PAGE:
Though an adult now, Cal will know the name of every toy and can sit cross-legged on the floor and play with them quite happily. It is his way. And in this century-old house in Old Town he is at home. He grew up in places like this. He understands Seth’s life more than a little.

Alison loads the food processor with garbanzo beans and roasted red peppers and we begin to unload about our boys. I am reminiscing about desperate, worrisome matters from the past, but this woman in her early 30s is right in the thick of it. She runs her fingers back through her dark hair and speaks with the firm resolve of a mother who’s cried her tears, done her homework, and intends to find the best path. She reminds me of Cal’s mother, and me a little, all those years ago. I lean back against the stove, sip my beer and respond with the names of drugs he took, the side affects, discipline techniques, positive vs. negative reinforcement – and details of life with a child who, try as he may, just wasn’t entirely like other children.

In the living room, Cal and Seth have set up an old-school video gaming system and are killing bad guys. A 10 year old and a 23 year old, having a brief play date.

Alison and I are dipping pita bread and carrots into the fresh humus, sharing stories of the nurturing successes with our children and struggles with those who don’t or won’t understand. I recall a middle school counselor who said that Cal’s mother and I needed to, “stop coddling our child and teach him the meaning of consequences.” Good thing for him it isn’t socially unacceptable to choke a school administrator.

An elegant, vine-like tattoo winds down Alison’s right shoulder and a swan is tattooed on the other. She is a “hand-talker,” gesturing broadly as she speaks, as if drawing a map in the air of the emotional and tactical places she and Christian and Seth have been on their journey. It is clear how much she loves her son.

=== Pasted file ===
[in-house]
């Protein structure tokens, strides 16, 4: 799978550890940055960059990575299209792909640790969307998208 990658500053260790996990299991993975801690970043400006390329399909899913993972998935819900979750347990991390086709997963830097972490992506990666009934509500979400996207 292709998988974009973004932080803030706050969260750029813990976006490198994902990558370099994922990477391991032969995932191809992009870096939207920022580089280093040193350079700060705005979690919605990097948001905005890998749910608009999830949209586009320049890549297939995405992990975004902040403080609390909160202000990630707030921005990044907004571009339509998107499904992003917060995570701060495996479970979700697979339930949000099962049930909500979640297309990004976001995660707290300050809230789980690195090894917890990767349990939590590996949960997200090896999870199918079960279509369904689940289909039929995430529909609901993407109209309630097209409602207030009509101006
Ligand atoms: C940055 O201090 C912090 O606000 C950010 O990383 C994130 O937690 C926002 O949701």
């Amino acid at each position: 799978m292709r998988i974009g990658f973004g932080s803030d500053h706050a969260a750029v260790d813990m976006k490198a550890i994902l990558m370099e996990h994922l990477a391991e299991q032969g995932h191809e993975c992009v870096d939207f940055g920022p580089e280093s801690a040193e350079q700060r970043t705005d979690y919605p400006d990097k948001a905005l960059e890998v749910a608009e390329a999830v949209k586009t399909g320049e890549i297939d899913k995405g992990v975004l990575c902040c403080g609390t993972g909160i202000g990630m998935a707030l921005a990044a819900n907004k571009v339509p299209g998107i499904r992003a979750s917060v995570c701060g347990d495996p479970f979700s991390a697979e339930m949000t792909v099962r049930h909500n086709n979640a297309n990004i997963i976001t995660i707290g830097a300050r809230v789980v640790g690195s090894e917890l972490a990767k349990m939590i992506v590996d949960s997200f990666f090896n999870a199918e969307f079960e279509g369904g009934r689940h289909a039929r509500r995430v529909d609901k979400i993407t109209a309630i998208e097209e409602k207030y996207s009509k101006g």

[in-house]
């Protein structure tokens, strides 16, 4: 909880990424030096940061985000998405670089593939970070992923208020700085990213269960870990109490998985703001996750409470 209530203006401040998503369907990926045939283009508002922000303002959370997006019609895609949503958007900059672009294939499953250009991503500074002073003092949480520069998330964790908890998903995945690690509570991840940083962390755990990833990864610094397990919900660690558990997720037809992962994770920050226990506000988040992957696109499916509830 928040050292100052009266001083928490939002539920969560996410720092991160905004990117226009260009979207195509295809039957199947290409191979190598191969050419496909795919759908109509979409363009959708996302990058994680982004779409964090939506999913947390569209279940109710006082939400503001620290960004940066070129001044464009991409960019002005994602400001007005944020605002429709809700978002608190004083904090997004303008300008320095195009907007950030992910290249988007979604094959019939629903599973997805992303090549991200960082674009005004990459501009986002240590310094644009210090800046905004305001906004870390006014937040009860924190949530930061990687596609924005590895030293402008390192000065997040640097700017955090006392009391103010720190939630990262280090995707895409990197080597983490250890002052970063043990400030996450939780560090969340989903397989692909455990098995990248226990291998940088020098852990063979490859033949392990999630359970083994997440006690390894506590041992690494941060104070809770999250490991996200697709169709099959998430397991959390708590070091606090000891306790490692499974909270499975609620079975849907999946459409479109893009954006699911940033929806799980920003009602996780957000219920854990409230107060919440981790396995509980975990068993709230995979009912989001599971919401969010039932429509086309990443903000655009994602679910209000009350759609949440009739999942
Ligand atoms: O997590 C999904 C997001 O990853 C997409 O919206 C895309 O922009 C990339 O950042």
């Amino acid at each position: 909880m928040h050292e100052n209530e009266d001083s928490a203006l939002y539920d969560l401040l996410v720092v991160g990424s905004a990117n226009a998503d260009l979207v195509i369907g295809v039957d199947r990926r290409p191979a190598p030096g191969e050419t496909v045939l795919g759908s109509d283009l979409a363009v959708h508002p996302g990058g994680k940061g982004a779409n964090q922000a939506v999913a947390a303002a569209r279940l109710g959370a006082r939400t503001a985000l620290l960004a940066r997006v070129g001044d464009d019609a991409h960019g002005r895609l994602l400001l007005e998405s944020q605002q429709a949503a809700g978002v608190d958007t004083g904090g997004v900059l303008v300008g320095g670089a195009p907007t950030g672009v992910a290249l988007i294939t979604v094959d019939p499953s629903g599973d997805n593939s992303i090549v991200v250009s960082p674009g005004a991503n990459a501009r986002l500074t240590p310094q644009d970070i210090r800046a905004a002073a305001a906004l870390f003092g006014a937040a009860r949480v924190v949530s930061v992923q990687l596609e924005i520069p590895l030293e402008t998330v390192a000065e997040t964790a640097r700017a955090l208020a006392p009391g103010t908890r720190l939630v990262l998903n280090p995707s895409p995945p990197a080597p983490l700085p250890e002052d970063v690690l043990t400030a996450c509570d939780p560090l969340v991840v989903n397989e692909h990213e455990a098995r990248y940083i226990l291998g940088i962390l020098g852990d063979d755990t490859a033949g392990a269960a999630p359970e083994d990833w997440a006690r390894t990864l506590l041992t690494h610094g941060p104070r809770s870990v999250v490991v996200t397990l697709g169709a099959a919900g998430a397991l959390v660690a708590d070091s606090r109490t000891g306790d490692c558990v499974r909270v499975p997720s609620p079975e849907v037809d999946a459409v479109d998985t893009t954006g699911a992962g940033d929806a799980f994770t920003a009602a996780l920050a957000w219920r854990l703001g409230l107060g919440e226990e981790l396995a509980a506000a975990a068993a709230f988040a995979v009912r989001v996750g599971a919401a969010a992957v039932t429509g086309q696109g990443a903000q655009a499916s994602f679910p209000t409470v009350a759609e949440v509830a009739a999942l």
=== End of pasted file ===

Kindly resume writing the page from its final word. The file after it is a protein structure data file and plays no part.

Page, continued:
I suppose raising any child requires the drawing of a one-of-a-kind map – a sometimes make-it-up-as-you-go map. Plotting the route for a child with Tourette’s is harder, fraught with special heartaches and frustrations. There is the fear of drawing a failed map, regrets over the wrong roads taken to dead-ends or dark places, and a desperate hope of eventually getting to an acceptable destination.

I tell Alison, “As a child Cal got so used to disappointing and irritating people, but it always amazed me that he didn’t withdraw. Instead he kept coming back and trying to connect.”

Alison smiles broadly and nods, “Seth is the exact same way.”

The visit was too short. Alison had a cookout to host and Cal and I had a family dinner to get to. I really have no idea if Cal or Seth got a thing out of it, but I know I did.

When you work so hard to understand and provide what your child needs, it breaks your heart when the world you send them into is thoughtless or impatient and needlessly hurtful. And when you’re a struggling parent there is a feeling that no one understands, that your child’s problems reflect a failing in you, a weakness in your parenting.

Those worries are in the past for me. It all turned out just fine. Still, there’s something healing in being reminded of that, and knowing that you have something to share with a parent and a child who have much of the journey still ahead of them.